Leases must be read and construed as a whole. In the hurly-burly of negotiation this wider perspective can be overlooked. Not until a matter goes to court is the inter-relationship between the parties’ covenants and obligations fully understood.
However, some clauses are evidently linked, such as alterations and yielding up. In South Essex Partnership University NHS Foundation Trust v Laindon Holdings Ltd  EWCA CIV 337, the Court of Appeal (pictured) looked at the terms of these clauses in the context of a dilapidations settlement.
The tenant had undertaken fitting out works at the start of the lease, at its expense but using contractors nominated by the landlord. The bulk of the work concerned the lift but carpet tiles were also lifted and, where possible, reused. During the lease the tenant had freedom to make internal non-structural alterations without consent. At the end of the term the landlord could require reinstatement of those alterations if it was reasonable to do so.
Practitioners will be familiar with a commercial bargain of this nature. Fitting out works tend to be quicker if the same party carries out both ‘category A’ works (such as mechanical and electrical, raised floors and suspended ceilings) and ‘category B’ works (such as partitioning for meeting rooms and offices, carpets and kitchenettes). Specifying the contractors to be used adds an element of control for the landlord in relation to important or technical works like a lift. There is no need for landlords to approve every minor change carried out to premises by a tenant during a lease, but equally no reason why the landlord should be stuck with those changes at the end of the term.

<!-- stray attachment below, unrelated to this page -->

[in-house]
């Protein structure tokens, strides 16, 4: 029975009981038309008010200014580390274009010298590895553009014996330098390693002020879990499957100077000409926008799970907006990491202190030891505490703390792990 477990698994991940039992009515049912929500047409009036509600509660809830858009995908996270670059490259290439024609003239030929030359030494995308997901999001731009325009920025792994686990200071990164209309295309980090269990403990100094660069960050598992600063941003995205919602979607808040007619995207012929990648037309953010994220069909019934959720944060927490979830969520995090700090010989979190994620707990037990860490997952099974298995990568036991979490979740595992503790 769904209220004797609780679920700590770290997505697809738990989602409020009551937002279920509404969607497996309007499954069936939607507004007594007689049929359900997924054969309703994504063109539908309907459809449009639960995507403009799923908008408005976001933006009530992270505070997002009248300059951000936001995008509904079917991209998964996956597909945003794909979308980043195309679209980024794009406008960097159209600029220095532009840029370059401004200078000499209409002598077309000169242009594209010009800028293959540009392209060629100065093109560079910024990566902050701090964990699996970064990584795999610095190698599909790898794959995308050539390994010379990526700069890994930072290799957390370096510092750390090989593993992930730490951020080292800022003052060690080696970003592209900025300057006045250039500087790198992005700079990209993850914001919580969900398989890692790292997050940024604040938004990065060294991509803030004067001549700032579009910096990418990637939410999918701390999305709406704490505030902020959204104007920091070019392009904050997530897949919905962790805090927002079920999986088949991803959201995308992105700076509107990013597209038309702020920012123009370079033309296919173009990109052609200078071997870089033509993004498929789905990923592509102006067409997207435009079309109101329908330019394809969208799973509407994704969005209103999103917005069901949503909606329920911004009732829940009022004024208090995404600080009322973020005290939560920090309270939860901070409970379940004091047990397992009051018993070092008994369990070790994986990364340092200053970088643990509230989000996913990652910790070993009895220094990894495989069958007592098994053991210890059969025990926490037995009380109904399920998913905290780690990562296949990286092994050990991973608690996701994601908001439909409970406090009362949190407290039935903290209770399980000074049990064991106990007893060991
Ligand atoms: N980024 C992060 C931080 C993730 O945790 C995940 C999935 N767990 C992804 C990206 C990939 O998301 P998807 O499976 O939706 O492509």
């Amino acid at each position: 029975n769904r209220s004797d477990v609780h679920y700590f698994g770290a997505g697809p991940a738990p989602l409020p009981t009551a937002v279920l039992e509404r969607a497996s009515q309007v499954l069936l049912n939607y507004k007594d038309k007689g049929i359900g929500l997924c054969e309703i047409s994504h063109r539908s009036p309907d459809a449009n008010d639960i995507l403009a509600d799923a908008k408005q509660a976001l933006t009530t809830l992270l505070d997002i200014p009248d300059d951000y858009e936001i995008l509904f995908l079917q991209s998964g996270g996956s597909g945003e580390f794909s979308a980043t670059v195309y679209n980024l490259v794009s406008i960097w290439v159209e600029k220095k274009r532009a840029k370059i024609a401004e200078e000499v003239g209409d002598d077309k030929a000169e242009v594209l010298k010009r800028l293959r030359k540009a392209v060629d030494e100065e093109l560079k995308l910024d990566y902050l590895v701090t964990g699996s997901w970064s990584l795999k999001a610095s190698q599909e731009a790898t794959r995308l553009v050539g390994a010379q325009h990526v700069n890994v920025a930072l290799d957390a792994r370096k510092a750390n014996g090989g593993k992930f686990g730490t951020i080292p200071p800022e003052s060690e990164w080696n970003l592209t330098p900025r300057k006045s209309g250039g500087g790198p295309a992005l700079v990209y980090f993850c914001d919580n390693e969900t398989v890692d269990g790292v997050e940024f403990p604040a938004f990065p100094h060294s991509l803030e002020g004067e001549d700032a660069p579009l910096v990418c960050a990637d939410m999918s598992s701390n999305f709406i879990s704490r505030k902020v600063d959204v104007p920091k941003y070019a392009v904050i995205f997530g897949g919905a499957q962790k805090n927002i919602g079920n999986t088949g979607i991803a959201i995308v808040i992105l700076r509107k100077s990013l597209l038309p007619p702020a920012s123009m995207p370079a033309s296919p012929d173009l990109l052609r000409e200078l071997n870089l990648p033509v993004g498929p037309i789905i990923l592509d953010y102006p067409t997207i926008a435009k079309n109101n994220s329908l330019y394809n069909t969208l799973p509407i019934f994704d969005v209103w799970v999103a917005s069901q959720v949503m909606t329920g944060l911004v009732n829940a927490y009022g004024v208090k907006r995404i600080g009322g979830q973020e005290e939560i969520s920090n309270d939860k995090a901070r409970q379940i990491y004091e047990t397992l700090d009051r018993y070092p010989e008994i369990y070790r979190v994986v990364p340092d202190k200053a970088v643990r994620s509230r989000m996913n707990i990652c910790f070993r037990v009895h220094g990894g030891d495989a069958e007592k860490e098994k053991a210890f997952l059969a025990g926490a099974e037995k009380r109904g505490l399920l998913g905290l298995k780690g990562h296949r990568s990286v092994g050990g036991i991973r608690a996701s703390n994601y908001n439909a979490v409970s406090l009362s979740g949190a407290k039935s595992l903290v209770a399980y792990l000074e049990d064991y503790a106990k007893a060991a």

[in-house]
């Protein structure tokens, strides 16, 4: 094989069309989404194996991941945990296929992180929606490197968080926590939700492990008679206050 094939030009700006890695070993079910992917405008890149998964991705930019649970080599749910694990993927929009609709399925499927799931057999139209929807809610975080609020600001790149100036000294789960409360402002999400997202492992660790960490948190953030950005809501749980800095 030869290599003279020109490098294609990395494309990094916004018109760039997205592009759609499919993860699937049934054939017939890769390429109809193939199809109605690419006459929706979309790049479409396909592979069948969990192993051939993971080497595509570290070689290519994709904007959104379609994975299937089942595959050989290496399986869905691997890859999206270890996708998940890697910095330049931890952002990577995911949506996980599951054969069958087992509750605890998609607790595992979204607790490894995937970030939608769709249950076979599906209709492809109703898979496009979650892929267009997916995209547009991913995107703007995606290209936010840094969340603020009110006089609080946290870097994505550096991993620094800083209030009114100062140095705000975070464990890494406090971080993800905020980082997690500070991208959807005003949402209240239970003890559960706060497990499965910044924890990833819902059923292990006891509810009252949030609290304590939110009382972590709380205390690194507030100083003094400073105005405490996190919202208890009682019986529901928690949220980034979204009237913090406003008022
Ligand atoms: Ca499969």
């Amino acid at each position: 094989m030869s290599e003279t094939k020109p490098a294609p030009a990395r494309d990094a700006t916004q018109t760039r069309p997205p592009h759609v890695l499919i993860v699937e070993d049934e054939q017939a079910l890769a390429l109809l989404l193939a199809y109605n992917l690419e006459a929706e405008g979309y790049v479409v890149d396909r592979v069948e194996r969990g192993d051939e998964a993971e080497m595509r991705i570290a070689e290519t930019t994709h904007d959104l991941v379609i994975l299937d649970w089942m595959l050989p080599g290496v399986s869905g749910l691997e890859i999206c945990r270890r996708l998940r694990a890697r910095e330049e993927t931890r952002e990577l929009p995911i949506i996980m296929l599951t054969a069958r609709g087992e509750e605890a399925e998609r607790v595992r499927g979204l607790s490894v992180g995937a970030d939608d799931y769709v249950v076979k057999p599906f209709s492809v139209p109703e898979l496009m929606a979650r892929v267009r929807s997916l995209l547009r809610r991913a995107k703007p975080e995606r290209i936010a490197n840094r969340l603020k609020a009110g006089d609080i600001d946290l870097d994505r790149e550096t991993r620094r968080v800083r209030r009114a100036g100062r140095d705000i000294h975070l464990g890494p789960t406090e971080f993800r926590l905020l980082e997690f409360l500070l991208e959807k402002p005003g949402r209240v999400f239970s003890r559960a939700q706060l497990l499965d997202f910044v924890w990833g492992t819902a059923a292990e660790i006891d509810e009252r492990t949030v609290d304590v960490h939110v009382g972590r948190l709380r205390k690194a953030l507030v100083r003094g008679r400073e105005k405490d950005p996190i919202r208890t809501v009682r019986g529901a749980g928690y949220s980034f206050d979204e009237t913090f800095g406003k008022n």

The tenant exercised a break option. They then wrote to the landlord advising that the carpet tiles would be replaced with carpeting of the same colour and quality, but laid in strips rather than as tiles. The landlord did not reply. We know from Fitzroy House Epworth Street (No 1) Ltd v Financial Times Ltd  EWCA Civ 329 that, however frustrating it might be for the tenant, the landlord is under no obligation to reply. In this case the tenant replaced the carpets.
After the lease had ended the parties were unable to agree a figure for the tenant’s dilapidations liability. The first instance trial turned on two key issues. First, had the recarpeting been done in compliance with the relevant covenants in the lease? If not, what was the date in which the landlord’s damages should be assessed?
The judge held that the recarpeting works had not been carried out in accordance with the lease terms (at a cost of £41,445) and that the landlord’s loss should be quantified at the date of the trial rather than at the end of the lease (a two-month void costing £20,070). The tenant appealed.
On appeal, the tenant argued that the carpet tiles were tenant’s fixtures. Even if they had been the landlord’s property, they were still fixtures, therefore part of the demise, thus falling within the purview of the tenant’s entitlement to make alterations under the lease. The court agreed – the carpet tiles had probably been glued to the floor and so should be regarded as fixtures. The alteration to the carpet by way of a strip carpet was a permitted alteration.